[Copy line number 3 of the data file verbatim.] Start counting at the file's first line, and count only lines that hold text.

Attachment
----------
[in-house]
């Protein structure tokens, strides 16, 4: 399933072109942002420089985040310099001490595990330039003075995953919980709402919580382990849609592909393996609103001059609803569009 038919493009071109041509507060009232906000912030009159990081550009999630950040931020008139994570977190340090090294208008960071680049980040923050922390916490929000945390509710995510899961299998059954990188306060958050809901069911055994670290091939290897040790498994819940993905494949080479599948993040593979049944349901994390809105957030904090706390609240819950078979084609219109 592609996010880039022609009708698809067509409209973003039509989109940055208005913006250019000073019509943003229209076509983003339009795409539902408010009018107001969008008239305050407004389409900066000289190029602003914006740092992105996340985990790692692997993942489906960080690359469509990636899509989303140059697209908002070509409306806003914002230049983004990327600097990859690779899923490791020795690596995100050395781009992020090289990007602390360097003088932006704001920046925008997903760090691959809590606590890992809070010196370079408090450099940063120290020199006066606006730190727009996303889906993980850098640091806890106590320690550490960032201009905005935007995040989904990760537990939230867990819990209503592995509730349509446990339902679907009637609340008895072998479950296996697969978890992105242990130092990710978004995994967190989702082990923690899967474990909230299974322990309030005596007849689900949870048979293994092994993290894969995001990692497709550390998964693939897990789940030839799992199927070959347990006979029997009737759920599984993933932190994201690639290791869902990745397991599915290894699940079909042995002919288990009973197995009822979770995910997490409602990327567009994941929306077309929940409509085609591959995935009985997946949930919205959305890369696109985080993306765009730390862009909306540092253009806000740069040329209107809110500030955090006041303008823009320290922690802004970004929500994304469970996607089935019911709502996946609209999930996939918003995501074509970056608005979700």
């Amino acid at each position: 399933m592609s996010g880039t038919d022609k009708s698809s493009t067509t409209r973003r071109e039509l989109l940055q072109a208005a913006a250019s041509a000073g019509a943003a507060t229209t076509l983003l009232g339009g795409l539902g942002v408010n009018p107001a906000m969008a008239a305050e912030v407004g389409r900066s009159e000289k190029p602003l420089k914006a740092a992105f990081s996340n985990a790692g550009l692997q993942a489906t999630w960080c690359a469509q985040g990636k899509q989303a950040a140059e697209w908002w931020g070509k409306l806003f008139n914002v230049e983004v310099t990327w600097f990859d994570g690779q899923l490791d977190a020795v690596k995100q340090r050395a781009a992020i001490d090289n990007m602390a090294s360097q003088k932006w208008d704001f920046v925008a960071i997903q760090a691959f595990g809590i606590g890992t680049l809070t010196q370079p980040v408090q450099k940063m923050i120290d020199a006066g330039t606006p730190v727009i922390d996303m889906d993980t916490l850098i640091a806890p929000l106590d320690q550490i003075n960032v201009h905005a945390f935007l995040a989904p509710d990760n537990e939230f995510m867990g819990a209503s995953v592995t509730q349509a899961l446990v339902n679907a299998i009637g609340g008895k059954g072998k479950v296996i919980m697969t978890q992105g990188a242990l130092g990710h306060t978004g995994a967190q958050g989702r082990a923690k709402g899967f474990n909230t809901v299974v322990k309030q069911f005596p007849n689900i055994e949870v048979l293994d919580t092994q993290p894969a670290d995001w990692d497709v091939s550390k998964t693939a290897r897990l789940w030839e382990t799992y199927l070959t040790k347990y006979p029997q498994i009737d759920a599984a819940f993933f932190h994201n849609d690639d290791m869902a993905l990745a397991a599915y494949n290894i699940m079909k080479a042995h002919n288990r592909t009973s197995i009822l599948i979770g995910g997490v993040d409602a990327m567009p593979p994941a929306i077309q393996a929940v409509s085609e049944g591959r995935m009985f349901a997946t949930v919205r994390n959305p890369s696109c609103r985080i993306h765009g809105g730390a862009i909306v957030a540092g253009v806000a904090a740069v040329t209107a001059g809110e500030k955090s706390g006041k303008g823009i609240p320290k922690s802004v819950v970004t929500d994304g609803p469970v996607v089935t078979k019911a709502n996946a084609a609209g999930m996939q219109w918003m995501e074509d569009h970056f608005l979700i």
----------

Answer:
């Amino acid at each position: 399933m592609s996010g880039t038919d022609k009708s698809s493009t067509t409209r973003r071109e039509l989109l940055q072109a208005a913006a250019s041509a000073g019509a943003a507060t229209t076509l983003l009232g339009g795409l539902g942002v408010n009018p107001a906000m969008a008239a305050e912030v407004g389409r900066s009159e000289k190029p602003l420089k914006a740092a992105f990081s996340n985990a790692g550009l692997q993942a489906t999630w960080c690359a469509q985040g990636k899509q989303a950040a140059e697209w908002w931020g070509k409306l806003f008139n914002v230049e983004v310099t990327w600097f990859d994570g690779q899923l490791d977190a020795v690596k995100q340090r050395a781009a992020i001490d090289n990007m602390a090294s360097q003088k932006w208008d704001f920046v925008a960071i997903q760090a691959f595990g809590i606590g890992t680049l809070t010196q370079p980040v408090q450099k940063m923050i120290d020199a006066g330039t606006p730190v727009i922390d996303m889906d993980t916490l850098i640091a806890p929000l106590d320690q550490i003075n960032v201009h905005a945390f935007l995040a989904p509710d990760n537990e939230f995510m867990g819990a209503s995953v592995t509730q349509a899961l446990v339902n679907a299998i009637g609340g008895k059954g072998k479950v296996i919980m697969t978890q992105g990188a242990l130092g990710h306060t978004g995994a967190q958050g989702r082990a923690k709402g899967f474990n909230t809901v299974v322990k309030q069911f005596p007849n689900i055994e949870v048979l293994d919580t092994q993290p894969a670290d995001w990692d497709v091939s550390k998964t693939a290897r897990l789940w030839e382990t799992y199927l070959t040790k347990y006979p029997q498994i009737d759920a599984a819940f993933f932190h994201n849609d690639d290791m869902a993905l990745a397991a599915y494949n290894i699940m079909k080479a042995h002919n288990r592909t009973s197995i009822l599948i979770g995910g997490v993040d409602a990327m567009p593979p994941a929306i077309q393996a929940v409509s085609e049944g591959r995935m009985f349901a997946t949930v919205r994390n959305p890369s696109c609103r985080i993306h765009g809105g730390a862009i909306v957030a540092g253009v806000a904090a740069v040329t209107a001059g809110e500030k955090s706390g006041k303008g823009i609240p320290k922690s802004v819950v970004t929500d994304g609803p469970v996607v089935t078979k019911a709502n996946a084609a609209g999930m996939q219109w918003m995501e074509d569009h970056f608005l979700i």